TF_WEAPON_PDA_ENGINEER_DESTROY
Engineer's Destruction PDA
TF_WEAPON_PDA_SPY
Spy's Disguise Kit
TF_WEAPON_BUILDER
Engineer's Toolbox and Spy's Sapper
TF_WEAPON_MEDIGUN
All mediguns
TF_WEAPON_DISPENSER
Pretty sure this is not actually used, since Dispensers are objects, not weapons
TF_WEAPON_INVIS
All spy invisibility watches
TF_WEAPON_FLAREGUN
All pyro flare guns except the Manmelter
TF_WEAPON_LUNCHBOX
Sandvich, Dalokohs Bar, Buffalo Steak Sandvich, Bonk, Crit-a-Cola
TF_WEAPON_JAR
Jarate (but not Mad Milk, which has a separate, non-quiet weapon ID)
TF_WEAPON_COMPOUND_BOW
Huntsman
TF_WEAPON_SWORD
Eyelander, Skullcutter, Claidheamh Mor, Persian Persuader, Half-Zatoichi (even on soldier)
TF_WEAPON_CROSSBOW
Crusader's Crossbow

The list of quiet weapon IDs hasn't been updated since December 2010, so any weapons added to the game since that time which use a new weapon ID (instead of reusing an existing weapon ID, as is often the case for weapons that are only slight modifications to stock) will not be considered quiet, even if that makes no sense for the item in question.

Example: the Manmelter has its own weapon ID, TF_WEAPON_RAYGUN_REVENGE, which was added to the game after the quiet weapon list was created, so it is not considered quiet; but all three of the other flareguns are considered quiet, since they all share TF_WEAPON_FLAREGUN, which is in the quiet weapon list. The Scorch Shot was released more recently than the Manmelter, but because it reused the existing flaregun weapon ID it's considered quiet. Yes, this is dumb.
Strategy: threat prioritization
When bots know about multiple enemies at the same time, they prioritize them based on certain criteria, such as which of the threats is closest to them, which of the threats is firing at them, and other factors.

Higher-skill bots will additionally check if their top-priority threat is being healed by a medic, and if so, they will target the threat's medic instead of the threat itself.

Skill Level
Will Target Threat's Healer?
Easy
No
Normal
50% chance
Hard
Yes
Expert
Yes

Enemies that are farther than 500 HU away from bots aren't considered immediate threats to them, so they are prioritized lower. There are a few exceptions, however. Enemy snipers who are aiming in the general direction of the bot will always be considered an immediate threat, regardless of distance. And higher-skill bots will always consider medics and engineers immediate threats, regardless of distance.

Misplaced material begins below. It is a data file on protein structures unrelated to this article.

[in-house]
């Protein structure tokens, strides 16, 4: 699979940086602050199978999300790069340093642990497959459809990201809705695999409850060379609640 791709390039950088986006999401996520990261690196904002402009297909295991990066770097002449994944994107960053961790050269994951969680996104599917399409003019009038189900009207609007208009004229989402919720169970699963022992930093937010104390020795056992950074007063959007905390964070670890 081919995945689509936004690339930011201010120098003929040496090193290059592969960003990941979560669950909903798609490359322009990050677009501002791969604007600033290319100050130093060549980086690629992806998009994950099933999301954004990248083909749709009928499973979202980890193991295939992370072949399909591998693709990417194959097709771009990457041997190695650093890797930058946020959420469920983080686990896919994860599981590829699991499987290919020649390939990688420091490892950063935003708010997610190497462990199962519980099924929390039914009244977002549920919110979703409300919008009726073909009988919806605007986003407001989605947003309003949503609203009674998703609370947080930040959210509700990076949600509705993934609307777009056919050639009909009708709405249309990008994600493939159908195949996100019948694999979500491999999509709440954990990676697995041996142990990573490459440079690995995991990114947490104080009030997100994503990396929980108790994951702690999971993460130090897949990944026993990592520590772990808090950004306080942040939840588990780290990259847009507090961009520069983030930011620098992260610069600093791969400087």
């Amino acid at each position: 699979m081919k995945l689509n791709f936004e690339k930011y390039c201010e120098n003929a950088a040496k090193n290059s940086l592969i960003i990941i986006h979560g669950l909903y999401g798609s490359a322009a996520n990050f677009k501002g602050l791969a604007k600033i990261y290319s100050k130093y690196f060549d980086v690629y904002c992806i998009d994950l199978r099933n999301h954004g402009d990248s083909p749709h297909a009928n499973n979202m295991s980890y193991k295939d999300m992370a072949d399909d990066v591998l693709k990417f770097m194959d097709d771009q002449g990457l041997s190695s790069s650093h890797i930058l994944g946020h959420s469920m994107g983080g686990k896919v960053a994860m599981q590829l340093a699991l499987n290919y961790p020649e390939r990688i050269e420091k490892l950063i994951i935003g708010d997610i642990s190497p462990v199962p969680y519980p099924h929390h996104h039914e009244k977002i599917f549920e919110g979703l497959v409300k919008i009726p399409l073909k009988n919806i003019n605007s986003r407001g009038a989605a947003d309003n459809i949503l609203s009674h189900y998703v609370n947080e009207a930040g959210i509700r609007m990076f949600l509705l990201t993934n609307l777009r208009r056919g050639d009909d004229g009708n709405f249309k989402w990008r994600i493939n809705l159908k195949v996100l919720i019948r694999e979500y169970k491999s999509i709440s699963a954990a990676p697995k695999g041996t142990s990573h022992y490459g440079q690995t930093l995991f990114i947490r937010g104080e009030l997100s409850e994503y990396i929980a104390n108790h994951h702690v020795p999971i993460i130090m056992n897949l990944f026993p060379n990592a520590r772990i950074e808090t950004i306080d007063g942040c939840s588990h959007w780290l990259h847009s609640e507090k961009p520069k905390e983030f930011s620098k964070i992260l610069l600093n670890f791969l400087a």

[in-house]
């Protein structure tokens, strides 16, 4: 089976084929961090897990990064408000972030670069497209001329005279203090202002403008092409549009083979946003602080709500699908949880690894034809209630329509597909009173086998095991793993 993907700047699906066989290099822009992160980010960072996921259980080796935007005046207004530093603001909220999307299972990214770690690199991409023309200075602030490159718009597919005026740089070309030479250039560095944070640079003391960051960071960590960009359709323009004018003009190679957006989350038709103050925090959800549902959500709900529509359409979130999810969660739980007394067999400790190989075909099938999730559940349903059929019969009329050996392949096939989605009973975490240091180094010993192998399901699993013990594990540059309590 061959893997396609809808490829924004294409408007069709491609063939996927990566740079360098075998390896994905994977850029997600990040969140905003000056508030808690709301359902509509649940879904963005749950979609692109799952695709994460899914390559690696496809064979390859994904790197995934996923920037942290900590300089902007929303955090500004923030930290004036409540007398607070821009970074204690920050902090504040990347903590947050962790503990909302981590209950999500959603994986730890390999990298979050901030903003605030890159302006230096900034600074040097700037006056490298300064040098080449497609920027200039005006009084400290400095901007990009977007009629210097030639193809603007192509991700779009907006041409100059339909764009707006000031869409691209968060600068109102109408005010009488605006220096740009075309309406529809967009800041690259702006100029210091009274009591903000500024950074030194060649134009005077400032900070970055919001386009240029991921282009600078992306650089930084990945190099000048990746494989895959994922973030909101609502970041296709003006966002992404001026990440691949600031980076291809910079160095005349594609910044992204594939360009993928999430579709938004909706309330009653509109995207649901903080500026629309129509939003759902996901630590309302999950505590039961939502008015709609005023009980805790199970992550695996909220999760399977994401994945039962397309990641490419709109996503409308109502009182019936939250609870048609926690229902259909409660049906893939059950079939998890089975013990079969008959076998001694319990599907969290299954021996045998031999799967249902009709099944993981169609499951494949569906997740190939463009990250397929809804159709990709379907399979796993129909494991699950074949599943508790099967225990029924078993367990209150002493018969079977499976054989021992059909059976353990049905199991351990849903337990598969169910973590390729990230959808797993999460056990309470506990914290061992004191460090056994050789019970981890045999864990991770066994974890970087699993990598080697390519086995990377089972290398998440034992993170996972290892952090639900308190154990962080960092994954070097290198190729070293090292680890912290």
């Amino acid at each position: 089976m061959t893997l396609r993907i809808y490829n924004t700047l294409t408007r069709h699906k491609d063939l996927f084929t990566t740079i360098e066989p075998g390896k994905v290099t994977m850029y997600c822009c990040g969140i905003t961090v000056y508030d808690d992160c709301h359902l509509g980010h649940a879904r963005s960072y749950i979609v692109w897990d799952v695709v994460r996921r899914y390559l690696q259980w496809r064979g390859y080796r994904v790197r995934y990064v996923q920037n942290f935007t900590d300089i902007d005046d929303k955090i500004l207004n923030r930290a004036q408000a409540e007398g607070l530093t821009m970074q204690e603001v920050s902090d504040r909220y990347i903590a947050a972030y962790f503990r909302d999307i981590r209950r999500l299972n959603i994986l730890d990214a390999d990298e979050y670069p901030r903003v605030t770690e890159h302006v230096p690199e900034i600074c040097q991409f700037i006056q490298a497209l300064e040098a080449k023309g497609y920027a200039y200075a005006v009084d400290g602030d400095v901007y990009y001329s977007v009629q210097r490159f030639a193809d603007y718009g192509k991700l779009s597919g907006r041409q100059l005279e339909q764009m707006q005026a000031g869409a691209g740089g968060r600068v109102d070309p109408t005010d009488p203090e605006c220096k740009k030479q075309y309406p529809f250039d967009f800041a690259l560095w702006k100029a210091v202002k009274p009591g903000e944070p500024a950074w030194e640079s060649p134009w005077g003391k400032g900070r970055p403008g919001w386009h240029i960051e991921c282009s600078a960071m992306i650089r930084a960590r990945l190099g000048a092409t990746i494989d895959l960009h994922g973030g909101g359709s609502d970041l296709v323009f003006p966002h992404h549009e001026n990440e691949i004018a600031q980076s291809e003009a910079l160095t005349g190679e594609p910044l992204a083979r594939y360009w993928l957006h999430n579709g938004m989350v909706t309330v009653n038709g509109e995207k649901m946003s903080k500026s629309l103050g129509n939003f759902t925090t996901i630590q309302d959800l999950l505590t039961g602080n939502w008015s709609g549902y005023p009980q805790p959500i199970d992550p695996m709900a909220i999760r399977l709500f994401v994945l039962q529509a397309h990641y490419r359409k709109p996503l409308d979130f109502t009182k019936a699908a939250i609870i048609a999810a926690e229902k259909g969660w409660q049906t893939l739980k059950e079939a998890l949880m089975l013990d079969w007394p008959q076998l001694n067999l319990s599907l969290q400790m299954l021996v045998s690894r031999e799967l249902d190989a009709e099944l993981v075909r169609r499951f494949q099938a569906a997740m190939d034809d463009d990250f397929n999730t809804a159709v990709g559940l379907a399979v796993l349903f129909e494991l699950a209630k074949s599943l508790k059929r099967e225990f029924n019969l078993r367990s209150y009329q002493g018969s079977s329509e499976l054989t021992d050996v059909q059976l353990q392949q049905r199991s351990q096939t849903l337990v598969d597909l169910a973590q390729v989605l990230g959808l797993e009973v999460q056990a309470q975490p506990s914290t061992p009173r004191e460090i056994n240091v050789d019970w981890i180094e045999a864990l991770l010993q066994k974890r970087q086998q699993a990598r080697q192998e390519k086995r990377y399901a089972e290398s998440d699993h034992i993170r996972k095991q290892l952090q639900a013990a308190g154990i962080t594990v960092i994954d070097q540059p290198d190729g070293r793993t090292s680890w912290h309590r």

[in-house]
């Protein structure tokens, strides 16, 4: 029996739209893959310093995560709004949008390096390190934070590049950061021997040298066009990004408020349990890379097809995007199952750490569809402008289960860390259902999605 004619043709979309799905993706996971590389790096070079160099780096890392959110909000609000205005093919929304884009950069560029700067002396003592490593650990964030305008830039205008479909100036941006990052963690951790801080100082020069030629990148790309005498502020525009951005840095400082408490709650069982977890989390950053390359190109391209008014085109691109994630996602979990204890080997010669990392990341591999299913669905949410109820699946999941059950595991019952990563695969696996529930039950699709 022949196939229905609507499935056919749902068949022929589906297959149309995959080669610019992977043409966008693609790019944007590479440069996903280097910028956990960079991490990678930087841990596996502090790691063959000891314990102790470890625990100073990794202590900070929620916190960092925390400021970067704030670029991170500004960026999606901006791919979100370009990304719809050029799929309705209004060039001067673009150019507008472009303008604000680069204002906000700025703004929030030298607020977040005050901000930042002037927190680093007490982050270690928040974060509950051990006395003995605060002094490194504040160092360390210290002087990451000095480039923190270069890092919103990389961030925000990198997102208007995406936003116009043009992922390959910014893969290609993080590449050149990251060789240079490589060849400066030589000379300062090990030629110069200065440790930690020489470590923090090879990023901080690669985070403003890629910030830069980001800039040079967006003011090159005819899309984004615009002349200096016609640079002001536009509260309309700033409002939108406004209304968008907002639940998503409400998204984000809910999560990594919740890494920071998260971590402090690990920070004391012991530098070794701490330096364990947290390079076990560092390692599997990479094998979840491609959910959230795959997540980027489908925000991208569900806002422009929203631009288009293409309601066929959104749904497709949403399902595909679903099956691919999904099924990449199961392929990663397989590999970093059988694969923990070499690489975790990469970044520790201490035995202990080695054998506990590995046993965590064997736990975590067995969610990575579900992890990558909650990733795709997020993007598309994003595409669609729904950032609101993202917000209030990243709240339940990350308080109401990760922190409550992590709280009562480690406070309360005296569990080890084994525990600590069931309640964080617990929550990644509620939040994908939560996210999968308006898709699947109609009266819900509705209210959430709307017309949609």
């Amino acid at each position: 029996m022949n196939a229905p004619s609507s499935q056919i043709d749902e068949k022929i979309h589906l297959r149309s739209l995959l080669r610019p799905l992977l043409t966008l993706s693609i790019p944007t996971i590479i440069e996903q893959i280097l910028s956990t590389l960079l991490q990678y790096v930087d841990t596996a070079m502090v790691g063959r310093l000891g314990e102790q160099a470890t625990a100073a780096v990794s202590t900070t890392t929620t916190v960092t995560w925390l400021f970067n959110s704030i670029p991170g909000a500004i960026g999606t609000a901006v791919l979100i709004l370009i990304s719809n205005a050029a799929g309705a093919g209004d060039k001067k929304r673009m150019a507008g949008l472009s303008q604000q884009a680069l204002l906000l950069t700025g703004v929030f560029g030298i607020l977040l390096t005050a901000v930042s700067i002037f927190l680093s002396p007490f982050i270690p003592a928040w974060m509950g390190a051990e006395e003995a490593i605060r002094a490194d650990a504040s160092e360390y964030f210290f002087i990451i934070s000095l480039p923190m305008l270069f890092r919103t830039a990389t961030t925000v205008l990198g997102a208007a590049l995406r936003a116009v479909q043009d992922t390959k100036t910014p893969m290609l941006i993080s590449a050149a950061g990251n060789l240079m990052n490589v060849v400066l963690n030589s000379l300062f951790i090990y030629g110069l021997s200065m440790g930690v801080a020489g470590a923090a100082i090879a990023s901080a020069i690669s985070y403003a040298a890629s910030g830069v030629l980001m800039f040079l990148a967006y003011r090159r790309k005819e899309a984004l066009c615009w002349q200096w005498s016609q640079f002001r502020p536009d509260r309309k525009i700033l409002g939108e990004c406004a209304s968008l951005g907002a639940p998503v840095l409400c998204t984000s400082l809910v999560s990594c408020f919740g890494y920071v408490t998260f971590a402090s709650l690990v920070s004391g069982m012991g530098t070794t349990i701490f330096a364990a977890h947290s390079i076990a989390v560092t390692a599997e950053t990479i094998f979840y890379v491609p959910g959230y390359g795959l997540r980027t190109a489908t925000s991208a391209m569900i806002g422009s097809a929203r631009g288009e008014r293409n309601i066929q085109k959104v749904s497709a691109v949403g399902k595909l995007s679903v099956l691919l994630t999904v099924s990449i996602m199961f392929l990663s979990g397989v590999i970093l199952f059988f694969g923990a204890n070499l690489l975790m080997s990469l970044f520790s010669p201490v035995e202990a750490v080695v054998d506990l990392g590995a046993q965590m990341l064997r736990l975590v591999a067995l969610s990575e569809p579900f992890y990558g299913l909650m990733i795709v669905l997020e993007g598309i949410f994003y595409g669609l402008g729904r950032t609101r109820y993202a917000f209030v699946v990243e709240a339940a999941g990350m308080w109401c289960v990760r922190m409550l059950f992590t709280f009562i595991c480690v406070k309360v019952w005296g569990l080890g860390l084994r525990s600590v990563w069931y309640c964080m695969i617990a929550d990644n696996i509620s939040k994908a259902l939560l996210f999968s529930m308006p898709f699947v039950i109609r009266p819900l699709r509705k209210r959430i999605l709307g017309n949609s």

Skill Level
Considers Distant Medics/Engies/Snipers Immediate Threats?
Easy/Normal
No
Hard/Expert
Yes

(The distant sniper consideration is actually broken, as it requires the dot product of the sniper's aim vector with the displacement vector between the bot and the sniper to be exactly zero, which is incredibly unlikely to actually happen. The developers should have done a threshold/epsilon comparison rather than a direct floating-point comparison-with-zero.)

Correction (2016/10/20): I was actually wrong about the sniper dot product being broken; the code actually checks whether the dot product is greater than zero, not equal to zero. So enemy snipers are considered to be an immediate threat if they are facing anywhere in the range from directly toward the bot, to as much as perpendicular to that; but not if they are facing anywhere from perpendicular to directly away from the bot. (Thanks to Hex-Rays for improperly decompiling the SSE floating point comparison.)
Movement: dodging
Bots will intentionally strafe to the left and right in an attempt to dodge attacks. Easy skill bots will never dodge under any circumstances.

Bots with Normal or higher skill will dodge when they are holding a "combat weapon" (anything that can shoot, basically), have seen an enemy within the last 3 seconds, and that enemy has a clear line of sight to their position (meaning that there is a chance of being shot at).

However, they will not dodge:
  • if they have Attributes DisableDodge
  • if their current AI behavior is telling them to hurry
  • if they are invulnerable (any uber condition)
  • if they are taunting
  • if they are an engineer
  • if they are cloaked or disguised as spy
  • if they are zoomed-in as sniper or spun-up as heavy
  • if they are currently charging up a Huntsman arrow